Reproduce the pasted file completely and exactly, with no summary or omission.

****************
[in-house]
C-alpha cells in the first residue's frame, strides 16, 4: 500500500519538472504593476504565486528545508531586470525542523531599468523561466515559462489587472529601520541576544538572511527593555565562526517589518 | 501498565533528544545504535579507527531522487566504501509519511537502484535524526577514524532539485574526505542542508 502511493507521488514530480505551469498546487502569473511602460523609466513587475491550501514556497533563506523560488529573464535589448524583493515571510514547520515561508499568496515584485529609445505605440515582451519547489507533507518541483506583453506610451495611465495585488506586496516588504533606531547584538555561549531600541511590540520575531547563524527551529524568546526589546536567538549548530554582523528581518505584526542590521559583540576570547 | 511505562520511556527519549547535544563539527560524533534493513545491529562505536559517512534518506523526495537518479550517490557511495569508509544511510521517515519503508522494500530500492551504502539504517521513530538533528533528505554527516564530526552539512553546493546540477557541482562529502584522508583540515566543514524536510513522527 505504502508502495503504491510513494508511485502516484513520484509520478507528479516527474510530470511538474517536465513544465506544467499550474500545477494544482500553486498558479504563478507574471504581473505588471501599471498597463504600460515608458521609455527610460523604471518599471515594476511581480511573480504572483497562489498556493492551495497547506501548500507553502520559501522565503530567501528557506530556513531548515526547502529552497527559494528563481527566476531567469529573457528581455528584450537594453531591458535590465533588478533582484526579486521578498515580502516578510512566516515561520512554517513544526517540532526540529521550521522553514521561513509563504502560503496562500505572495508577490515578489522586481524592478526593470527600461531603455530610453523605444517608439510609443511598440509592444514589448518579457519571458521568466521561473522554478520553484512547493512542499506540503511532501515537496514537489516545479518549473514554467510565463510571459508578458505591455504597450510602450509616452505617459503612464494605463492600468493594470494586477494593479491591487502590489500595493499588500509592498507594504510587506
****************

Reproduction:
[in-house]
C-alpha cells in the first residue's frame, strides 16, 4: 500500500519538472504593476504565486528545508531586470525542523531599468523561466515559462489587472529601520541576544538572511527593555565562526517589518 | 501498565533528544545504535579507527531522487566504501509519511537502484535524526577514524532539485574526505542542508 502511493507521488514530480505551469498546487502569473511602460523609466513587475491550501514556497533563506523560488529573464535589448524583493515571510514547520515561508499568496515584485529609445505605440515582451519547489507533507518541483506583453506610451495611465495585488506586496516588504533606531547584538555561549531600541511590540520575531547563524527551529524568546526589546536567538549548530554582523528581518505584526542590521559583540576570547 | 511505562520511556527519549547535544563539527560524533534493513545491529562505536559517512534518506523526495537518479550517490557511495569508509544511510521517515519503508522494500530500492551504502539504517521513530538533528533528505554527516564530526552539512553546493546540477557541482562529502584522508583540515566543514524536510513522527 505504502508502495503504491510513494508511485502516484513520484509520478507528479516527474510530470511538474517536465513544465506544467499550474500545477494544482500553486498558479504563478507574471504581473505588471501599471498597463504600460515608458521609455527610460523604471518599471515594476511581480511573480504572483497562489498556493492551495497547506501548500507553502520559501522565503530567501528557506530556513531548515526547502529552497527559494528563481527566476531567469529573457528581455528584450537594453531591458535590465533588478533582484526579486521578498515580502516578510512566516515561520512554517513544526517540532526540529521550521522553514521561513509563504502560503496562500505572495508577490515578489522586481524592478526593470527600461531603455530610453523605444517608439510609443511598440509592444514589448518579457519571458521568466521561473522554478520553484512547493512542499506540503511532501515537496514537489516545479518549473514554467510565463510571459508578458505591455504597450510602450509616452505617459503612464494605463492600468493594470494586477494593479491591487502590489500595493499588500509592498507594504510587506